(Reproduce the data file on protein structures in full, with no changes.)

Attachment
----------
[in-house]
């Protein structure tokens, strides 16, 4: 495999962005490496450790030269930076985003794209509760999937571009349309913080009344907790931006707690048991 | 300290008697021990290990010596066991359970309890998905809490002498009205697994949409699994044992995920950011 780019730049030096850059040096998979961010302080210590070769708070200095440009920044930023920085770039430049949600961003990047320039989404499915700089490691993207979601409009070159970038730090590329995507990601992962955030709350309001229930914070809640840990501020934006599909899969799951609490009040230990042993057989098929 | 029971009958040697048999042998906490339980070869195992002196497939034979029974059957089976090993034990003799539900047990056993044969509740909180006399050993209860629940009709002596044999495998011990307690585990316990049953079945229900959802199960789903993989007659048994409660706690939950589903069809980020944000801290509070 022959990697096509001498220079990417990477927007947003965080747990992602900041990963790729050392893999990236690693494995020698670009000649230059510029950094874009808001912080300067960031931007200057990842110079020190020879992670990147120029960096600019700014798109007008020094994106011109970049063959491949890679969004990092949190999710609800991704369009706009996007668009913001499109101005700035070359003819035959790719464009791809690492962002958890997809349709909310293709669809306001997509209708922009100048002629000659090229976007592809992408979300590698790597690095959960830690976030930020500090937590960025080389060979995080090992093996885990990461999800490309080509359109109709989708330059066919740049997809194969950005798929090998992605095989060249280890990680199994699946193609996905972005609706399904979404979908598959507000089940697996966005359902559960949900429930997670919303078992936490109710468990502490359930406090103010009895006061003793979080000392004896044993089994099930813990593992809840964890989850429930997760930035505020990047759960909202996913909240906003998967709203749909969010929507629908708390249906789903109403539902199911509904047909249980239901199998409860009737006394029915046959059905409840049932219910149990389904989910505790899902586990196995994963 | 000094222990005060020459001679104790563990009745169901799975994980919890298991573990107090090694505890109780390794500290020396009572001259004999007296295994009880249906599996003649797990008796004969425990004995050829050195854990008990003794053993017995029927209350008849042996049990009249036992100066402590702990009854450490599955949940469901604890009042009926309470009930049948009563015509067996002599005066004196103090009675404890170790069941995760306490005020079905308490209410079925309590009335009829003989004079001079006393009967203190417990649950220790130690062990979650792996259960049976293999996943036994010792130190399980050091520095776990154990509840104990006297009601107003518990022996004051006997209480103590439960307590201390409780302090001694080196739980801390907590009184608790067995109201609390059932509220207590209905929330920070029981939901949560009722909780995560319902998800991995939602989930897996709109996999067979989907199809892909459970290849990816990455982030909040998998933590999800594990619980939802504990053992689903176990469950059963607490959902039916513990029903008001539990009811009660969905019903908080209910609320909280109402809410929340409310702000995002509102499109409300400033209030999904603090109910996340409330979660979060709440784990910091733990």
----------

[in-house]
């Protein structure tokens, strides 16, 4: 495999962005490496450790030269930076985003794209509760999937571009349309913080009344907790931006707690048991 | 300290008697021990290990010596066991359970309890998905809490002498009205697994949409699994044992995920950011 780019730049030096850059040096998979961010302080210590070769708070200095440009920044930023920085770039430049949600961003990047320039989404499915700089490691993207979601409009070159970038730090590329995507990601992962955030709350309001229930914070809640840990501020934006599909899969799951609490009040230990042993057989098929 | 029971009958040697048999042998906490339980070869195992002196497939034979029974059957089976090993034990003799539900047990056993044969509740909180006399050993209860629940009709002596044999495998011990307690585990316990049953079945229900959802199960789903993989007659048994409660706690939950589903069809980020944000801290509070 022959990697096509001498220079990417990477927007947003965080747990992602900041990963790729050392893999990236690693494995020698670009000649230059510029950094874009808001912080300067960031931007200057990842110079020190020879992670990147120029960096600019700014798109007008020094994106011109970049063959491949890679969004990092949190999710609800991704369009706009996007668009913001499109101005700035070359003819035959790719464009791809690492962002958890997809349709909310293709669809306001997509209708922009100048002629000659090229976007592809992408979300590698790597690095959960830690976030930020500090937590960025080389060979995080090992093996885990990461999800490309080509359109109709989708330059066919740049997809194969950005798929090998992605095989060249280890990680199994699946193609996905972005609706399904979404979908598959507000089940697996966005359902559960949900429930997670919303078992936490109710468990502490359930406090103010009895006061003793979080000392004896044993089994099930813990593992809840964890989850429930997760930035505020990047759960909202996913909240906003998967709203749909969010929507629908708390249906789903109403539902199911509904047909249980239901199998409860009737006394029915046959059905409840049932219910149990389904989910505790899902586990196995994963 | 000094222990005060020459001679104790563990009745169901799975994980919890298991573990107090090694505890109780390794500290020396009572001259004999007296295994009880249906599996003649797990008796004969425990004995050829050195854990008990003794053993017995029927209350008849042996049990009249036992100066402590702990009854450490599955949940469901604890009042009926309470009930049948009563015509067996002599005066004196103090009675404890170790069941995760306490005020079905308490209410079925309590009335009829003989004079001079006393009967203190417990649950220790130690062990979650792996259960049976293999996943036994010792130190399980050091520095776990154990509840104990006297009601107003518990022996004051006997209480103590439960307590201390409780302090001694080196739980801390907590009184608790067995109201609390059932509220207590209905929330920070029981939901949560009722909780995560319902998800991995939602989930897996709109996999067979989907199809892909459970290849990816990455982030909040998998933590999800594990619980939802504990053992689903176990469950059963607490959902039916513990029903008001539990009811009660969905019903908080209910609320909280109402809410929340409310702000995002509102499109409300400033209030999904603090109910996340409330979660979060709440784990910091733990």